1 May 2017

Help a young bloke become a better man

| Rachel Ziv
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If you’re a man who has survived adolescence, chances are you have lessons learnt and stories to tell.

But what’s that knowledge worth?

Well, to Menslink and the young men they help, it’s worth everything.

The non-profit organisation, which turns 15 today, pairs young guys in need of guidance with men who can donate their wisdom, experience and life lessons.

Since 2002, families of all kinds in Canberra and surrounding regions have relied on Menslink’s free counselling, volunteering, and mentoring services. Menslink also run the Silence is Deadly campaign in partnership with the Canberra Raiders, which works through local high schools and colleges to raise awareness about depression and anxiety in teenage boys.

Martin Fisk, CEO of Menslink, is incredibly proud of what has been achieved and asks stand up Canberra men of all ages to share their time and insights.

“In 15 years we have helped over 2,500 young men,” says Martin. “Our current mentors come from all walks of life, including professionals, academics, business people, public servants, tradespeople, military, unemployed, pensioners, retirees, students, and more!

It’s not about being the smartest or the best. What our mentors have in common is that they have survived their own adolescence, learned a couple of life lessons and sincerely want to help the next generation of men.”

Todd Wright became a mentor in 2015 and talks fondly about what the experience has done for him personally, as well as his mentee.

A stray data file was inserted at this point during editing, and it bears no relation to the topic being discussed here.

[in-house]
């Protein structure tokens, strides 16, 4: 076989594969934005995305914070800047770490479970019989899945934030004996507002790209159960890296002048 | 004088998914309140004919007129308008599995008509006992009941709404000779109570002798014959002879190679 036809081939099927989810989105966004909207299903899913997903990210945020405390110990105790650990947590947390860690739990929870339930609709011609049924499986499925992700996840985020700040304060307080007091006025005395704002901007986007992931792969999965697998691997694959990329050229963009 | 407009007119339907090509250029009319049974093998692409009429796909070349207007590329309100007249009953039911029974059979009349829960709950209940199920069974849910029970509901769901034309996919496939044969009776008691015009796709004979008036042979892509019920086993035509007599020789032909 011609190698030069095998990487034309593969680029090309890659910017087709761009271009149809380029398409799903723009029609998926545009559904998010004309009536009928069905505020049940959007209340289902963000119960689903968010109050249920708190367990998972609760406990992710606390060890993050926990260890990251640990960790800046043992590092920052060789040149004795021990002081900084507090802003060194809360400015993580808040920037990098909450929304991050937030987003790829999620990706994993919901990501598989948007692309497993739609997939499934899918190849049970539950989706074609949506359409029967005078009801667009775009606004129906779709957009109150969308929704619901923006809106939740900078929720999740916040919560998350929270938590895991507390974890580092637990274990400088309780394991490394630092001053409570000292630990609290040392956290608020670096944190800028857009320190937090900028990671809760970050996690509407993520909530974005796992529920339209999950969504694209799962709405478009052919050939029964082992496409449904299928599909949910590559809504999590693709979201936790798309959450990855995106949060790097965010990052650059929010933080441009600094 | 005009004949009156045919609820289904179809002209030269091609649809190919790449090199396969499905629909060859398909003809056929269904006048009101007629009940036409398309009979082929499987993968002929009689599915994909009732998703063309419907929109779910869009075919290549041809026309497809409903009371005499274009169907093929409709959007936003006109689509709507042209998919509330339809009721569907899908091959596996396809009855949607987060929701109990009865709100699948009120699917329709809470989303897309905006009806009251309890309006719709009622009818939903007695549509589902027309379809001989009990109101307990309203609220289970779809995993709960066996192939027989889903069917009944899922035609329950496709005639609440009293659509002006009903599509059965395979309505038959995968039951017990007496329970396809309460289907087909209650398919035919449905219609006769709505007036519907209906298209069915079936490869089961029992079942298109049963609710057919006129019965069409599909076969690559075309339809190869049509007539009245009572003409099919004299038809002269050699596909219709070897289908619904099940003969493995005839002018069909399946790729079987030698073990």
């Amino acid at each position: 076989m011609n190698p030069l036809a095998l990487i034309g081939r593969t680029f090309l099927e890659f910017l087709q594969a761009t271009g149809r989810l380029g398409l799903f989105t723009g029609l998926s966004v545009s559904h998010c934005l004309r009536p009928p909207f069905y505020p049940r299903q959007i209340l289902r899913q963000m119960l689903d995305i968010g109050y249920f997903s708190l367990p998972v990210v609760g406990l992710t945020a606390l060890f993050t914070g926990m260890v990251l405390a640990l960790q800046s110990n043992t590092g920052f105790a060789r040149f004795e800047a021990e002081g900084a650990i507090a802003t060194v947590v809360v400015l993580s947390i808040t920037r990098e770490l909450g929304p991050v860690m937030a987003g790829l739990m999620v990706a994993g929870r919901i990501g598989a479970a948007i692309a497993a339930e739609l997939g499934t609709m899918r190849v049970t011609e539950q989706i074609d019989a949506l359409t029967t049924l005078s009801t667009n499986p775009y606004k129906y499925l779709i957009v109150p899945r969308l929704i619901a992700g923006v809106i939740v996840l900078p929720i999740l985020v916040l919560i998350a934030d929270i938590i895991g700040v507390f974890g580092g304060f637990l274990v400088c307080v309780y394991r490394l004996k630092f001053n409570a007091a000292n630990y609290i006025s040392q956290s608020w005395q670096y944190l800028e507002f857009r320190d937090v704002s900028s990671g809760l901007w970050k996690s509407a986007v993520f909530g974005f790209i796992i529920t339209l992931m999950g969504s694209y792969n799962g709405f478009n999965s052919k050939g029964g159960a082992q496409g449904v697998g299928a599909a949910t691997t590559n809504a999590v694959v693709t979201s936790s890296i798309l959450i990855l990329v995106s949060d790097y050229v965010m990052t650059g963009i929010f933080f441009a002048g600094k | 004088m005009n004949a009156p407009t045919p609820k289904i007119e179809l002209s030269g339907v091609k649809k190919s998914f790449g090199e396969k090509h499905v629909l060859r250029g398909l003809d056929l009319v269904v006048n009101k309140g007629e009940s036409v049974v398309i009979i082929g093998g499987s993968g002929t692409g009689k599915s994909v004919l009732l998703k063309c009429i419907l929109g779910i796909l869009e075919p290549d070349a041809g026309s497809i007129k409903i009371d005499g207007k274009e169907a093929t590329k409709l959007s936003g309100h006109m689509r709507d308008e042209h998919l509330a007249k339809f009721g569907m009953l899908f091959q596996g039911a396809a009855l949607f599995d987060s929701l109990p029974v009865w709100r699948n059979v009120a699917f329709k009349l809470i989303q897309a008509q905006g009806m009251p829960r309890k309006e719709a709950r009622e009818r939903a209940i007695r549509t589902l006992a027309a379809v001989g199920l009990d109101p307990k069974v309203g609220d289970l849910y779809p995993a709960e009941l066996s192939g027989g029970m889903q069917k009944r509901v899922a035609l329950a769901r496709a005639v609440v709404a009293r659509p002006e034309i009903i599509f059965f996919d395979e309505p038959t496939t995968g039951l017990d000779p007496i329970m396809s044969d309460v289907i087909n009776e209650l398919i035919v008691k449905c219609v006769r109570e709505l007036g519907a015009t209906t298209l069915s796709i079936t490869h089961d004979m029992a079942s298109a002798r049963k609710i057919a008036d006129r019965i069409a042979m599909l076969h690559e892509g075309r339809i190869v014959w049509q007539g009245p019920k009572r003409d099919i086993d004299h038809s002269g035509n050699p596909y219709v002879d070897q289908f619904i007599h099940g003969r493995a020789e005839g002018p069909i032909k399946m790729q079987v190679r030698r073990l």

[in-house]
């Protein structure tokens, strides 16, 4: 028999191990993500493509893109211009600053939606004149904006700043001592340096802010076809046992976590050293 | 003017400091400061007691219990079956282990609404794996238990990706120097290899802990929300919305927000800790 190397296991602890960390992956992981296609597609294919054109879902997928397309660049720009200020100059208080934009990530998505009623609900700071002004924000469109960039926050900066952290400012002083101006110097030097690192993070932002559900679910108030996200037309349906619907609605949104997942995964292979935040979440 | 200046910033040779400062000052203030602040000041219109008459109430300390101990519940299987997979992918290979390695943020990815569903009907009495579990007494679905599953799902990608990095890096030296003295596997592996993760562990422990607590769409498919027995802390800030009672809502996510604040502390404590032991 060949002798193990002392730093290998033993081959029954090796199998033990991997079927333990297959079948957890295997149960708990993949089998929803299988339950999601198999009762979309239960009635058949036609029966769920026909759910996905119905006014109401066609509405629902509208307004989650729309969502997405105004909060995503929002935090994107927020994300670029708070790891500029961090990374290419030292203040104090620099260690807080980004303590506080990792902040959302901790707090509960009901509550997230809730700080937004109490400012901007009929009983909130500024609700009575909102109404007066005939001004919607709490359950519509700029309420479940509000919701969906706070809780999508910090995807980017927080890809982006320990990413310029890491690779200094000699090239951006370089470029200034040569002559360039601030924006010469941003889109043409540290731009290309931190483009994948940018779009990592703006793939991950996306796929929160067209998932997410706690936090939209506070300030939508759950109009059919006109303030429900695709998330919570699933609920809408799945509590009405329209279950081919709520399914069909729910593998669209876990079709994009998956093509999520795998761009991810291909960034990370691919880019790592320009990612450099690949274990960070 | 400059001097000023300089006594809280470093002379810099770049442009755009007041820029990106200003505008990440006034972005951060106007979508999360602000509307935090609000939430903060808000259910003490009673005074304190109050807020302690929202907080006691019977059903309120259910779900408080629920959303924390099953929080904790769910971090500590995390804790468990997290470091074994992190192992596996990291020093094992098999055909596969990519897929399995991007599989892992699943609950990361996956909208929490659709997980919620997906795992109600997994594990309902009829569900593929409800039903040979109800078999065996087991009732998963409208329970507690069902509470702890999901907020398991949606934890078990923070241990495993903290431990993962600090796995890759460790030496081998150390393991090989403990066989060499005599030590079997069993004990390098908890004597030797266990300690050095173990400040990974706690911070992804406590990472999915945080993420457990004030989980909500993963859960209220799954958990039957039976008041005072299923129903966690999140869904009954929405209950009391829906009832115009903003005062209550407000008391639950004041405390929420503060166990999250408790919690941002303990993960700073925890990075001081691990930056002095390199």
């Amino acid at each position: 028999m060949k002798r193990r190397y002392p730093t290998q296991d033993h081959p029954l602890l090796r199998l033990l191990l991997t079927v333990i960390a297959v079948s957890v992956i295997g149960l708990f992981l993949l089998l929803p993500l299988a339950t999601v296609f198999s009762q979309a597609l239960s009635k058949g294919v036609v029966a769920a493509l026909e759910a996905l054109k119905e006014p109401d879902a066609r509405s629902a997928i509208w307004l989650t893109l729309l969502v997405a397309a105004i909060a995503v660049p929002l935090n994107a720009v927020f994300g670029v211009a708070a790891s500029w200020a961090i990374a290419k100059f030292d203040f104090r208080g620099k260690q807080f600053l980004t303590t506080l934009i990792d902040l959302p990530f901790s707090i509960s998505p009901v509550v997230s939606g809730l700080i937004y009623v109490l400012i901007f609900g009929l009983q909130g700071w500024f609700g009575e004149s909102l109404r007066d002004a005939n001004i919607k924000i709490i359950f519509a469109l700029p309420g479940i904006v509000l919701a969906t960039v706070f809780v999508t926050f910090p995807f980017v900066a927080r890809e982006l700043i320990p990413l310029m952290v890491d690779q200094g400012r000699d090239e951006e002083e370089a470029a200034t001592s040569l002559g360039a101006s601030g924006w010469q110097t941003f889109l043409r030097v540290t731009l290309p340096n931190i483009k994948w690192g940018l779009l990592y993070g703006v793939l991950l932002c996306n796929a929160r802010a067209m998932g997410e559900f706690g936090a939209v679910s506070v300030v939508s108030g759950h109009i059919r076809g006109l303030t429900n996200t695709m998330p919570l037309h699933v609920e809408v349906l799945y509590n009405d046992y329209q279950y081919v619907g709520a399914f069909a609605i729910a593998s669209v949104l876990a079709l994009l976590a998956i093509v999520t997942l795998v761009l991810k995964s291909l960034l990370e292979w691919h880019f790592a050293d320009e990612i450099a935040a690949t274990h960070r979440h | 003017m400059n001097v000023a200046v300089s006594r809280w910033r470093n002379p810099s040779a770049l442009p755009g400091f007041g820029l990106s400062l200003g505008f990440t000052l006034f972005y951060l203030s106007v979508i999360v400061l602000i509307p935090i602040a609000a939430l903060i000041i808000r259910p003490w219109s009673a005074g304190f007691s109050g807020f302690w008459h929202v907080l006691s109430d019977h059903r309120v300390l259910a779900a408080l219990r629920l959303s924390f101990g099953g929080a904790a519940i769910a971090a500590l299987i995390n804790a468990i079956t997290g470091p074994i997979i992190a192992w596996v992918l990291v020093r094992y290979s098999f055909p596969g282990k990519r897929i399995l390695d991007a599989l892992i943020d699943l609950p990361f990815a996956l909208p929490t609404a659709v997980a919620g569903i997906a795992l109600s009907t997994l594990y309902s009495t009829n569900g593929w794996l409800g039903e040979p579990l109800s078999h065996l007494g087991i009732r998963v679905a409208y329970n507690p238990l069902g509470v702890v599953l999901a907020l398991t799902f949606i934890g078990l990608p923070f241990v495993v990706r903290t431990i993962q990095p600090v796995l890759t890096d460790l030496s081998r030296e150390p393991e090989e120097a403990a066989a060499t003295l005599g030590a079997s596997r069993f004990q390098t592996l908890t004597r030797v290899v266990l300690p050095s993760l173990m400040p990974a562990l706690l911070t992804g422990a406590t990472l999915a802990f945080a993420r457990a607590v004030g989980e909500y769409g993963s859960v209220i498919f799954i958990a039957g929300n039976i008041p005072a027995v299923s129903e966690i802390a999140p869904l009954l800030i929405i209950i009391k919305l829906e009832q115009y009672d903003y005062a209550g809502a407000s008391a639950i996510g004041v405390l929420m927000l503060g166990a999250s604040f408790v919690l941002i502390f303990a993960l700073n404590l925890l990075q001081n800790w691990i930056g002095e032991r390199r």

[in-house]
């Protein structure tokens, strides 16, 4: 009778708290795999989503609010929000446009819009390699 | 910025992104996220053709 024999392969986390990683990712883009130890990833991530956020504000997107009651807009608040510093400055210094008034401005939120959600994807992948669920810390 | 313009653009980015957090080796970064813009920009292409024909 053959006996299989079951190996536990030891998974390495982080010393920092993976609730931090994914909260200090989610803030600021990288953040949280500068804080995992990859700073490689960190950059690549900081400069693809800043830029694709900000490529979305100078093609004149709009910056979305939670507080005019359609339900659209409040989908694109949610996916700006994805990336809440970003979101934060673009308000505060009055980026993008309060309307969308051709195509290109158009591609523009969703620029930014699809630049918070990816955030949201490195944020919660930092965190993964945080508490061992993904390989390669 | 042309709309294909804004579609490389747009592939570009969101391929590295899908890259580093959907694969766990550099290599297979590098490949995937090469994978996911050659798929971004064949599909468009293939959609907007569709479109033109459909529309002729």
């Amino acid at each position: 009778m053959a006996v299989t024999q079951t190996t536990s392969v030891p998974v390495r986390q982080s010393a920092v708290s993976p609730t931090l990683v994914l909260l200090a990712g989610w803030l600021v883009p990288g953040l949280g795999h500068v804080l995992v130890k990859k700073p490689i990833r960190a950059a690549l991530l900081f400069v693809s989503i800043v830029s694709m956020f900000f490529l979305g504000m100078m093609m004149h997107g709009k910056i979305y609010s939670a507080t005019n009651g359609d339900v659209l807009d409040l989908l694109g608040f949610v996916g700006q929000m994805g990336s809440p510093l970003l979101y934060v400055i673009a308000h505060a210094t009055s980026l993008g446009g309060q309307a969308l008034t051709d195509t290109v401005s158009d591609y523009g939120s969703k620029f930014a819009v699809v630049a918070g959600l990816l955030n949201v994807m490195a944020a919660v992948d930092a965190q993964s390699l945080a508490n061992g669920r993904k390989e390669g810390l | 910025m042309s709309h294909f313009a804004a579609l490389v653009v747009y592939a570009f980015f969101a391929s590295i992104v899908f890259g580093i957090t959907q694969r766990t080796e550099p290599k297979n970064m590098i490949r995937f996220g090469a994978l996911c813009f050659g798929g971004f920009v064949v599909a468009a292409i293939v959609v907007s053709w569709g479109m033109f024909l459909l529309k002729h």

“I started mentoring over 3 years ago because I wanted to do something to give back to our community.

Being 34 I felt reasonably qualified as a bloke who could share some valuable experience with a younger guy. I know I would’ve loved that in my younger years.

I was paired with a young boy whose Mum had terminal cancer and died not long after we were introduced. Naturally, it was a tough time, and I thought the mentoring would be really difficult. But it wasn’t.

Mentoring is just about turning up and listening. It’s one of the best things I’ve ever done and has been very personally rewarding. I went in thinking I’d help save lives, but I think I saved myself just as much.

My mentee and I are still very close; it’s like he’s part of the family. Every experience is different, and not all matches work out due to different personalities. But when it does (work), it’s extraordinary. The goal is simple: to help young guys become better men.”

If you can donate your wisdom, experience and life lessons to a young man in Canberra, please visit Menslink or call 6287 2226. Financial donations are also welcome.

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Mentoring of younger blokes by older men works. In the early 1990s I was supervisor of a shopping trolley collection team of kids and one of them – a 15 year old – was withdrawn and coming into contact with the wrong crowd. I mentored him and saw the improvement in his attitude and confidence. Today he is married with two children and has his own small business. I’m glad I helped contribute to that success story.

Rebecca Vassarotti5:48 pm 04 May 17

Volunteering is aways an experience where you get more than you give and never more when you can make a positive difference in a young person’s life. Thanks Rachel for highlighting Menslink and the great work they have been doing in the ACT community for the last 15 years

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